Table 3 PLS-R parameters for the tannin profile analyzed by a single model

Consequently, the full model’s application allows a rapid characterization of the most relevant CT parameters (CT%, PC/PD and cis/trans) of willow, oak and maple foliage samples with sufficient precision and robustness. This fact could represent an advantage compared to individual models for screening purposes of large amounts of samples. In contrast, if more in-depth information about a specific characteristic of the CT profile is desired, the individual models might be a better choice, according to the improved metrics.

The development of this quick method for a comprehensive analysis of CT profile opens the door to a two-way evaluation of tree foliage for ruminant nutrition purposes. First, the employment of current knowledge on tannins to assess the optimum stages of individual trees to be used for animal nutrition would assist in decision-making in silvopastoral systems. Secondly, and possibly more relevant, to understand better the effect of environmental conditions on tannin profile variations and the effect of this variability on animal health and performance. Due to time and money limitations of the reference laboratory methods (thiolysis/HBAI), CT profiling of tree foliage is not routinely performed, and much information regarding CT variability remains unknown. The periodical monitoring of the full profile of large quantities of samples would permit the obtention of a high amount of data, allowing a better understanding of CT physiology and the consequences on animal nutrition, despite the inevitable sacrifice in accuracy compared to the reference methods.


The present study demonstrates the possibility of quickly obtaining a full CT profile of the dried tree foliage with a high level of robustness and precision in relation to the reference methods employed. The simultaneous and repeated screening of full CT profile from different plant species in a large number of samples represents a strong argument for the use of reflectance spectroscopy in silvopastoral systems. The information obtained would help to understand better plant ecology aspects (genetic variation, response to weather conditions, grazing) and ultimately improve the nutritional management of ruminant livestock. In contrast with previous attempts using NIR calibration models, the present study clearly demonstrated the efficacy of MIR combined with multivariate data analysis to accurately determine the tannin concentration and structure of oak, field maple and willow foliage. However, to make full use of what these methods can offer in silvopastoral systems, in situ-in vivo field development using portable equipment would be required. To fulfil this objective, a broader range of samples should be included to obtain robust models that allow compensating the potential loss of accuracy related to measurements performed in fresh foliage.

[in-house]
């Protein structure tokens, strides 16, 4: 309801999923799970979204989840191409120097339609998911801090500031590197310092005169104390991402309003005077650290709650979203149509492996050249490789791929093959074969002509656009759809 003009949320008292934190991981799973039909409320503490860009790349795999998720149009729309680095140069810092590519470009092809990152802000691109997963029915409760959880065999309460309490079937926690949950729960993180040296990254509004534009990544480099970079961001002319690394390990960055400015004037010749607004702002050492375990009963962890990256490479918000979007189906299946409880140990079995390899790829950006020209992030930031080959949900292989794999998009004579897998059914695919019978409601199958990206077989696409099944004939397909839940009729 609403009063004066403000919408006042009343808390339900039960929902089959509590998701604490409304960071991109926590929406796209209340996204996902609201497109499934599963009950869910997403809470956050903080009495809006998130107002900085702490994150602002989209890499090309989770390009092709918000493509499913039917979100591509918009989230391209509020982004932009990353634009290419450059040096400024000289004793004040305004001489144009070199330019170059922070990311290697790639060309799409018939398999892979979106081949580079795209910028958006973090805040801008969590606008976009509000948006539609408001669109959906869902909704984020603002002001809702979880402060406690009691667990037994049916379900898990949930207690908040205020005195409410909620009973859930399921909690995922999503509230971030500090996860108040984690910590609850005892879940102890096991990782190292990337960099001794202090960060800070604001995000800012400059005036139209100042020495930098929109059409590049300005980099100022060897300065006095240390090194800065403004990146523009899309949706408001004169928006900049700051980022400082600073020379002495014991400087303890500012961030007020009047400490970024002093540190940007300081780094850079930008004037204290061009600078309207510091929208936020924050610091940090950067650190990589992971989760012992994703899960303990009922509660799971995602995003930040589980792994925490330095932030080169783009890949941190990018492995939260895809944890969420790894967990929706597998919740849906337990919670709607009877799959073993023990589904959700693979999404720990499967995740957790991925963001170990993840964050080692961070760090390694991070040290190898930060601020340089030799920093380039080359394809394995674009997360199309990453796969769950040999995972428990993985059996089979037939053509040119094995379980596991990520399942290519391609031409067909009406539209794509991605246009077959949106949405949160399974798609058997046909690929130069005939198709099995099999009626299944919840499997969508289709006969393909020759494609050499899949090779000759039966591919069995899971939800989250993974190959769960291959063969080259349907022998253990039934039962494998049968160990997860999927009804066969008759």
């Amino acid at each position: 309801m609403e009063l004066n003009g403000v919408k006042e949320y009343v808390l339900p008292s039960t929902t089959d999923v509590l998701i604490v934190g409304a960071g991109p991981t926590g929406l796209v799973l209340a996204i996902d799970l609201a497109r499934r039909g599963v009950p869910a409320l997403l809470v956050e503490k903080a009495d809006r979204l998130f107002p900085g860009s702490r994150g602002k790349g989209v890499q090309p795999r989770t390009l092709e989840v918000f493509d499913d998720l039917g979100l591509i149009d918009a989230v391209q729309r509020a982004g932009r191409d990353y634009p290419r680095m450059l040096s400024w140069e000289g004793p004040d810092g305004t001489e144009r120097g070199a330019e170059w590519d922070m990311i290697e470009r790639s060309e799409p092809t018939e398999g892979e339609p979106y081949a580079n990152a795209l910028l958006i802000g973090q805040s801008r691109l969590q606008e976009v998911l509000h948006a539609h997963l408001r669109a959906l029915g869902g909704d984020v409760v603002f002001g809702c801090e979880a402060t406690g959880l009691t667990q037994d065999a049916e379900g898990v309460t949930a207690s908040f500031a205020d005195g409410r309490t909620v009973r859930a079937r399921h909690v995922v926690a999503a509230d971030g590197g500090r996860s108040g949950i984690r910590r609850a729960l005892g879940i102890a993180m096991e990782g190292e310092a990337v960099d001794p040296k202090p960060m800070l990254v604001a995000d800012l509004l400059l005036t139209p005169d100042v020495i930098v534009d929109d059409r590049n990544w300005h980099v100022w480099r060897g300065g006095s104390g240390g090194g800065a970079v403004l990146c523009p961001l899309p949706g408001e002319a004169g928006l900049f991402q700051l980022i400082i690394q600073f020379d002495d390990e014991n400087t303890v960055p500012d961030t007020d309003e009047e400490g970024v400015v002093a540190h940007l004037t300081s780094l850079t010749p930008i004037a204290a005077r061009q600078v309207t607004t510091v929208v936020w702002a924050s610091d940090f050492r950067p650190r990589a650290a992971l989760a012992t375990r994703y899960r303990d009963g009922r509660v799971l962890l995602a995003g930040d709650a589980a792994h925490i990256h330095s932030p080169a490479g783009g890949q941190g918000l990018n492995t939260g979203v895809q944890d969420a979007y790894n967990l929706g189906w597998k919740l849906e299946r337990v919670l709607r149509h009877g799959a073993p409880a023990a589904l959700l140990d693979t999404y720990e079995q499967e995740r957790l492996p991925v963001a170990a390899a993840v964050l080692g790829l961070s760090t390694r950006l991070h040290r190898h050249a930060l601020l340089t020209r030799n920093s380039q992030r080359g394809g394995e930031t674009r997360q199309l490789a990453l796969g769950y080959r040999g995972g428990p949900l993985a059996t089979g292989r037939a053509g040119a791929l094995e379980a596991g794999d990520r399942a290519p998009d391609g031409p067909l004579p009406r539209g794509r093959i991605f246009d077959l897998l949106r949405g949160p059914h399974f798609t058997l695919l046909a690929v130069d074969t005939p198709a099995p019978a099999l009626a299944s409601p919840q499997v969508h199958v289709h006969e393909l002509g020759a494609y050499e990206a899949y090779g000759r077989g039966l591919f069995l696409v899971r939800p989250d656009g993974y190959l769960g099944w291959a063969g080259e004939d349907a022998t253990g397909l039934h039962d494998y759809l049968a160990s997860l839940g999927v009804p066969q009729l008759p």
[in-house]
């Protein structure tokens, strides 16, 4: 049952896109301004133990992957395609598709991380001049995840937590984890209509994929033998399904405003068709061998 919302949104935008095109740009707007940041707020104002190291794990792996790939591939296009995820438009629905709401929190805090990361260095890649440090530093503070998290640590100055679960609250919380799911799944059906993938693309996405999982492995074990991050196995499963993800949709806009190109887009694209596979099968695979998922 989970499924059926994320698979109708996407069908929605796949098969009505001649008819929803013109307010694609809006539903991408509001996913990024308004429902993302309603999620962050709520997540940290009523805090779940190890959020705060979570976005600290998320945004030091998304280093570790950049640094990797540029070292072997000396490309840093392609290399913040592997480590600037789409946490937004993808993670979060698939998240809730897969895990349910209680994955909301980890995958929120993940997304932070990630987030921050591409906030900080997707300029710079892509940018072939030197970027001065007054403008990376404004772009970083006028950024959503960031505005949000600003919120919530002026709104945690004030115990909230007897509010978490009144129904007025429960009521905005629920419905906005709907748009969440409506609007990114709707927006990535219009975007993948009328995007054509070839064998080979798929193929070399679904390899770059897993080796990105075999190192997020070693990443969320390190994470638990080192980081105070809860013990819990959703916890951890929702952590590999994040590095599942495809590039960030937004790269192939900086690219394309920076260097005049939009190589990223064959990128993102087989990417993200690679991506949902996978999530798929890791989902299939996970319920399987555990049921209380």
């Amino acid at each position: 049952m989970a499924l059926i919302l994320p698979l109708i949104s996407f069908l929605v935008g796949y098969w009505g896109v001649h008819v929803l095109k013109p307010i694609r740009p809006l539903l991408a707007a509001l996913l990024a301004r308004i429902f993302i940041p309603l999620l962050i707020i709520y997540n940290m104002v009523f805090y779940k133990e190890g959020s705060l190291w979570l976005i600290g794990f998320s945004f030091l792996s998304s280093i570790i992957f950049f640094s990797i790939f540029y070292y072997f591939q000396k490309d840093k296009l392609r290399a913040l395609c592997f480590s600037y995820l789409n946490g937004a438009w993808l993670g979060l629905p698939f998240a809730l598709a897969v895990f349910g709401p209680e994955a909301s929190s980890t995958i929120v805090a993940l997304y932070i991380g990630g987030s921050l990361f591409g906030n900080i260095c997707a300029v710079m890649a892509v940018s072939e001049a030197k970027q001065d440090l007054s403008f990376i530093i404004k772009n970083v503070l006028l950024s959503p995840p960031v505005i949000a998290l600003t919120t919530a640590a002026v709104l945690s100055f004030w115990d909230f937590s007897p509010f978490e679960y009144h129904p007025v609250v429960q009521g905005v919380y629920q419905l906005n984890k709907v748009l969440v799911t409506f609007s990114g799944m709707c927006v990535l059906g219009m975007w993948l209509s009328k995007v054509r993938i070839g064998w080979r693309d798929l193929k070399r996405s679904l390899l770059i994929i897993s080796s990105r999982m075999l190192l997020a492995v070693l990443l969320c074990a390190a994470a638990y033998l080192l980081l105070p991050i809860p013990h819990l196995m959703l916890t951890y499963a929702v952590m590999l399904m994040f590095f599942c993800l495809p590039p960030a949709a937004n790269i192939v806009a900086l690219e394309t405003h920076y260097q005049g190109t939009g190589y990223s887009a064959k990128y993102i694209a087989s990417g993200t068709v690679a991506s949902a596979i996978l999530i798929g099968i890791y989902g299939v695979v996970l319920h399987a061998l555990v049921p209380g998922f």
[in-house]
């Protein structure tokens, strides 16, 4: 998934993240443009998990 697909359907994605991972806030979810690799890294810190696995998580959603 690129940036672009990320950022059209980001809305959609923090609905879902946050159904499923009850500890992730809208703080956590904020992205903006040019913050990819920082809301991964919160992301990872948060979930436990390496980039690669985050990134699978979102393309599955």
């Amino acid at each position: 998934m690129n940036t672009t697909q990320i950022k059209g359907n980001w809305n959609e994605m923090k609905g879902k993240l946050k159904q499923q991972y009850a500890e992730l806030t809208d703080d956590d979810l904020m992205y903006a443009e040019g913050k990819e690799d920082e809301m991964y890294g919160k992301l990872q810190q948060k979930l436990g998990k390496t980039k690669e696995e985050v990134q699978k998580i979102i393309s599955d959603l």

Sample collection

Samples of leaves and twigs were collected in a dry state from three tree species; oak (Quercus robur), field maple (Acer camprestre), goat willow (Salix caprea) from Elm Farm, an 85 ha organic livestock farm in West Berkshire (51° 23′ 14.19″ N; 1° 24′ 08.34″ W), with soil types varying from heavy clay loam to sandy loam (Eutric Luvic Planosols). For each species, five individual trees were sampled monthly from June to September 2017. Sampled trees were spread across the farm and either in boundary hedges or in-field. To obtain the leaf and twig samples, branches with a maximum diameter of 10 mm were selected from four orientations (North, East, South, West) around the tree crown and cut using secateurs. A sample of 600 g of fresh leaves and 600 g of fresh twigs were collected by separating the leaves and petioles from the lopped branches by gloved hand into paper bags. Samples were then oven-dried at 40 °C until a constant mass was achieved and milled at ≤ 1 mm particle size.